During tax season the words, “It’s deductible,” are often music to our ears. But just because something is tax deductible doesn't mean it's in your best financial interest. A tax deduction is not a rubber stamp of approval on how to spend your money or what debt to incur.
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One of my self-employed clients, Tom, recently called me for some advice. Tom had just received $10,000 in windfall profits. He needed to know if he should pay off his credit cards or his car loan with the money. The car loan was costing him 9.7 percent interest. But the car was owned by his small business and, therefore, the payments were deductible. The credit card was charging 2.9 percent interest on his debt, but would go up to 15 percent in January 2012.
I did some quick calculations and figured that the car loan, after the tax deduction, was still costing Tom about 6 percent. Tom is in the 40 percent tax bracket. So, if the total interest on the car loan was $1000, he writes $1000 off of his taxable income, and that saves him $400 in taxes. As a result, the car loan is still costing Tom $600, even after the $400 in tax savings.
I asked Tom if he could pay off the credit card by January if he paid off the car loan now. He said he could. I therefore suggested that he pay off the car loan immediately and then work to pay off the credit card balance before the rate skyrocketed to 15 percent next January. We did the math together and I explained how the car loan was still costing him more than the credit card was–even after the tax benefit.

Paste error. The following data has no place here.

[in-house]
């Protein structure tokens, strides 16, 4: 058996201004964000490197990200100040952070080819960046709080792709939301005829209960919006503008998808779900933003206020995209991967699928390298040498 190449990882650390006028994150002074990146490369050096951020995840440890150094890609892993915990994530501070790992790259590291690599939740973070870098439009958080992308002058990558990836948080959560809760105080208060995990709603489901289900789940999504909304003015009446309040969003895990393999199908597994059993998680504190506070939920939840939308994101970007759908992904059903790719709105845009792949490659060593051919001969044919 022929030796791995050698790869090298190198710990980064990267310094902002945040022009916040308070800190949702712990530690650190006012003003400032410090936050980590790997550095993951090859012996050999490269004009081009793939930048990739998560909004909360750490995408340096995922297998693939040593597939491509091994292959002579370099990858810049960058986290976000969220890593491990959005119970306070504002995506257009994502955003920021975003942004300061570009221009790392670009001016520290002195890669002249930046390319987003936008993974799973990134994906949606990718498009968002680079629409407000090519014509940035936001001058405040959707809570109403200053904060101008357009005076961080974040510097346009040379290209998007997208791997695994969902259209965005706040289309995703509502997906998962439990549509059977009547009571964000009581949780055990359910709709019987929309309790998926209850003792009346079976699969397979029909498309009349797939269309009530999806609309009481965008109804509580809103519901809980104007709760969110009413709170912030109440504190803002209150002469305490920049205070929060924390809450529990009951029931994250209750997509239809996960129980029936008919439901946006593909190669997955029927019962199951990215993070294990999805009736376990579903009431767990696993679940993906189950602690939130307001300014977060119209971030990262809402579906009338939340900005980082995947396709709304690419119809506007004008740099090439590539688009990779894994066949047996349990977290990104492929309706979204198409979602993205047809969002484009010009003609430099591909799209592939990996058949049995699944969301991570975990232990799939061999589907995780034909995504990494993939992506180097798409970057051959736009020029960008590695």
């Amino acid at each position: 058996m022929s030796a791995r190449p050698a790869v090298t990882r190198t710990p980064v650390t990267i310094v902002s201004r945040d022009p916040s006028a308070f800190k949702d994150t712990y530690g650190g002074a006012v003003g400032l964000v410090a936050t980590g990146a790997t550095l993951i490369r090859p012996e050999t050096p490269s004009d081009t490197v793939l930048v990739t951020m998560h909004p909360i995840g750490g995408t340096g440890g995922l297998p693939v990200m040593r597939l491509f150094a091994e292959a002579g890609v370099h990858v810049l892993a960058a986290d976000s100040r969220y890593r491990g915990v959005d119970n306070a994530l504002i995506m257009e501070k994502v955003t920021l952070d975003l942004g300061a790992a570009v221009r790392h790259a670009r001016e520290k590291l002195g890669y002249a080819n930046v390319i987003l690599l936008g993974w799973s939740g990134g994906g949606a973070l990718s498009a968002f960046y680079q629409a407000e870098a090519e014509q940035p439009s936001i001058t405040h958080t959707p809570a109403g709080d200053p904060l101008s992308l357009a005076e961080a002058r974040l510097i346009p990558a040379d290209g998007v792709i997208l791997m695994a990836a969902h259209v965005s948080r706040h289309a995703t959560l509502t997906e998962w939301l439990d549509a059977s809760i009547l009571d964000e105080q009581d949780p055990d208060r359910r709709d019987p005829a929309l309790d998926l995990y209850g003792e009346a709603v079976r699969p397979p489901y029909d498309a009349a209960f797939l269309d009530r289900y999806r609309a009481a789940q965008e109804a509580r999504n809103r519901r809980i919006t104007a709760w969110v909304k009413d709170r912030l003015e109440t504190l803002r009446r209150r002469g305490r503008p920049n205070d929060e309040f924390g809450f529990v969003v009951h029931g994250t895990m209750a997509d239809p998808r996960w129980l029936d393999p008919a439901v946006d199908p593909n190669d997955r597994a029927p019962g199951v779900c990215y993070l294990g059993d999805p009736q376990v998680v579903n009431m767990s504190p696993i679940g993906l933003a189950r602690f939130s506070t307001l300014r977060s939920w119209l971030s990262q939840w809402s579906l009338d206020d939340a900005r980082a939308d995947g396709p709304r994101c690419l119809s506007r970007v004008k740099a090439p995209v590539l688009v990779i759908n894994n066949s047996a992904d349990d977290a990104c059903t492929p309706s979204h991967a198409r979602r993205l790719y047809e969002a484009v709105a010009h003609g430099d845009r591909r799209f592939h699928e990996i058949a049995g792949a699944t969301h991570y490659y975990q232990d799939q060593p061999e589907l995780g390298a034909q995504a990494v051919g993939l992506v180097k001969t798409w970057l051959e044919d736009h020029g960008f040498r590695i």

It’s very nice to get a tax deduction. But you need to stay focused on the after-tax cost rather than simply looking at the tax savings. Let’s say you have a home mortgage that costs you 4 percent. If you are in the 40 percent tax bracket, your after-tax cost is actually 2.6 percent. This is a very low cost to borrow money and it’s a nice tax deduction. But if you earn less than 2.6 percent on your money after-tax, you are better off if you pay that mortgage off. Having the least-cost debt that you can afford or having no debt at all if you can is also the best way to have a good credit score.
Neal Frankle is a certified financial planner and runs Wealth Pilgrim, a personal finance blog that helps people make smart decisions about their money. As a start, he suggests that you strive to understand your credit score range.